- NAME: Jacques-Louis David
- OCCUPATION: Painter
- BIRTH DATE: August 30, 1748
- DEATH DATE: December 29, 1825
- EDUCATION: Collège des Quatre-Nations, Académie Royale (Royal Academy of Painting and Sculpture)
- PLACE OF BIRTH: Paris, France
- PLACE OF DEATH: Brussels, Belgium
- Nickname: "Father of the Whole Modern School"
- Full Name: Jacques-Louis David
Best Known For
Jacques-Louis David was a 19th century painter who is considered to be the principal proponent of the Neoclassical style, which moved art briskly away from the previous Rococo period. His most famous works include "The Death of Marat" and "Napoleon Crossing the Alps."
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In 1787, David displayed "Death of Socrates." Two year later, in 1789, he unveiled "The Lictors Bringing to Brutus the Bodies of His Sons." At this point, the French Revolution had begun, and, thusly, this portrayal of Brutus—the patriotic Roman consul who ordered the deaths of his traitorous sons to save the republic—took on political significance, as did David himself.
In the early years of the Revolution, Jacque-Louis David was a member of the extremist Jacobin group led by Maximilien de Robespierre, and he became an active, politically committed artist involved in a good deal of revolutionary propaganda. He produced such works as "Joseph Bara", the sketched "Oath of the Tennis Court" and "Death of Lepeletier de Saint-Fargeau" during this period, all with revolutionary themes marked by martyrdom and heroics in the face of the establishment.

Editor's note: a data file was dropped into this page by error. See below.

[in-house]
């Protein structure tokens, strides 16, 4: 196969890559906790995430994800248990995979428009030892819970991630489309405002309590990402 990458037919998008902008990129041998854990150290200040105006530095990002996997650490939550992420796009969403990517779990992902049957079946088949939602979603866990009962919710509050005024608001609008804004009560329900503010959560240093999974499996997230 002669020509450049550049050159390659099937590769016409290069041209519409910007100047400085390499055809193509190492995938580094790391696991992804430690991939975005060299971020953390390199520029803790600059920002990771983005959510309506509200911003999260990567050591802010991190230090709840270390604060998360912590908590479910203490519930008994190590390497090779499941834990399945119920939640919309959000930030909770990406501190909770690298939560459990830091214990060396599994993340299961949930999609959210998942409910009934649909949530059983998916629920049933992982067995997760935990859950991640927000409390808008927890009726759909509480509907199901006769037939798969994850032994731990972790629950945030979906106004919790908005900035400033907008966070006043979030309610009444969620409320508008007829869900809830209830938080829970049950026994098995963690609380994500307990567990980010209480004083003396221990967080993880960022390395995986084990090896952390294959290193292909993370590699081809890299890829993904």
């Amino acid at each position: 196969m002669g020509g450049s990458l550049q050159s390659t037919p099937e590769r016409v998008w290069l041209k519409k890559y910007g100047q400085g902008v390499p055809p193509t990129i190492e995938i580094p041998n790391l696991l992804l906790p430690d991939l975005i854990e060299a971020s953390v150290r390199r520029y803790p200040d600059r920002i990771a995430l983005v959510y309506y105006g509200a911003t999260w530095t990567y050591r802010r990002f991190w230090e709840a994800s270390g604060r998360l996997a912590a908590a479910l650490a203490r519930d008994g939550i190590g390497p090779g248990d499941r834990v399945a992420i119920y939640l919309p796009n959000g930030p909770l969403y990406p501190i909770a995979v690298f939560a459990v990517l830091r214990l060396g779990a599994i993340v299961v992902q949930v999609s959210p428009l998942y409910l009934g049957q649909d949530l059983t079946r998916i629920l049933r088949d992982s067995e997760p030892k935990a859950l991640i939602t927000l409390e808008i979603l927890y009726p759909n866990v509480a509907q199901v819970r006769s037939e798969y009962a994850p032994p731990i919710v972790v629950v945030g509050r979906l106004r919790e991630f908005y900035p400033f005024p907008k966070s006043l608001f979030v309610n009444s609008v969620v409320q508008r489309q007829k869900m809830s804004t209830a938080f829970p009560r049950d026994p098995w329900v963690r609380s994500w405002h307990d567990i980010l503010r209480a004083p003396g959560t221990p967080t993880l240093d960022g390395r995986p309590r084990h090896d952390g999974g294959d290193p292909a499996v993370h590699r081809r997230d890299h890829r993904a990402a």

David's revolutionary inspiration is ultimately best represented by "The Death of Marat," painted in 1793, soon after the murder of revolutionary leader Jean-Paul Marat. This so-called "piet of the Revolution" is considered David's masterpiece. As one modern critic put it, the piece is "a moving testimony to what can be achieved when an artist's political convictions are directly manifested in his work." Marat became an instant political martyr while the painting became a symbol of sacrifice in the name of the republic.
Elected to the National Convention in 1792, David voted for the execution of Louis XVI and Marie Antoinette. By 1793, David, having gained much power through his association with Robespierre, was effectively the art dictator of France. Once in this role, he promptly abolished the Académie Royale (whether out of spite for his struggles there years before, or by a desire for a complete overhaul of every system in place, remains unclear).
By 1794, Robespierre and his revolutionary allies had gone too far in silencing counter-revolutionary voices, and the people of France began to question his authority. In July of that year, it came to a head, and Robespierre was sent to the guillotine. David was arrested, remaining in prison until the amnesty of 1795.
Upon release, David devoted his time to teaching. With the same energy he had spent on revolutionary politics, he trained hundreds of young European painters, among them such future masters as Franois Gérard and Jean-Auguste-Dominique Ingres. (Some 60 years later, Eugene Delacroix would refer to David as the "father of the whole modern school.") He also became the official painter of Napoleon I.
David had admired Napoleon since their first meeting, and sketched him for the first time in 1797. After Napoleon's coup in 1799, he commissioned David to commemorate his crossing of the Alps: David painted "Napoleon Crossing the Saint-Bernard" (also known as "Napoleon Crossing the Alps"). Napoleon named David court painter in 1804.
After Napoleon fell in 1815, David was exiled to Brussels, Belgium, where he lost much of his old creative energy.
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